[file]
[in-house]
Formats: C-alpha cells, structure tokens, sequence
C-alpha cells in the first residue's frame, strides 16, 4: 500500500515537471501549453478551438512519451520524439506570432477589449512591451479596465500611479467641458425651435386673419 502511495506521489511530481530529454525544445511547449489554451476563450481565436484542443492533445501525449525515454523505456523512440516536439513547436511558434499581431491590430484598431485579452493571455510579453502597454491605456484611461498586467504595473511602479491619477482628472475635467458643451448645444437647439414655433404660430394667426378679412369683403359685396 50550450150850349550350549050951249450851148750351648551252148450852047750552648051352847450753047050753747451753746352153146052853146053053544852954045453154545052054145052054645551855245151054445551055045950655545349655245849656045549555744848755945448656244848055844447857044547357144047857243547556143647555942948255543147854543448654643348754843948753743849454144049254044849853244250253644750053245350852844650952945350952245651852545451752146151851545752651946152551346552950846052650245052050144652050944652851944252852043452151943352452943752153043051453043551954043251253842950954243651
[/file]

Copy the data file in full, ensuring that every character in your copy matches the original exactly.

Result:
[in-house]
Formats: C-alpha cells, structure tokens, sequence
C-alpha cells in the first residue's frame, strides 16, 4: 500500500515537471501549453478551438512519451520524439506570432477589449512591451479596465500611479467641458425651435386673419 502511495506521489511530481530529454525544445511547449489554451476563450481565436484542443492533445501525449525515454523505456523512440516536439513547436511558434499581431491590430484598431485579452493571455510579453502597454491605456484611461498586467504595473511602479491619477482628472475635467458643451448645444437647439414655433404660430394667426378679412369683403359685396 50550450150850349550350549050951249450851148750351648551252148450852047750552648051352847450753047050753747451753746352153146052853146053053544852954045453154545052054145052054645551855245151054445551055045950655545349655245849656045549555744848755945448656244848055844447857044547357144047857243547556143647555942948255543147854543448654643348754843948753743849454144049254044849853244250253644750053245350852844650952945350952245651852545451752146151851545752651946152551346552950846052650245052050144652050944652851944252852043452151943352452943752153043051453043551954043251253842950954243651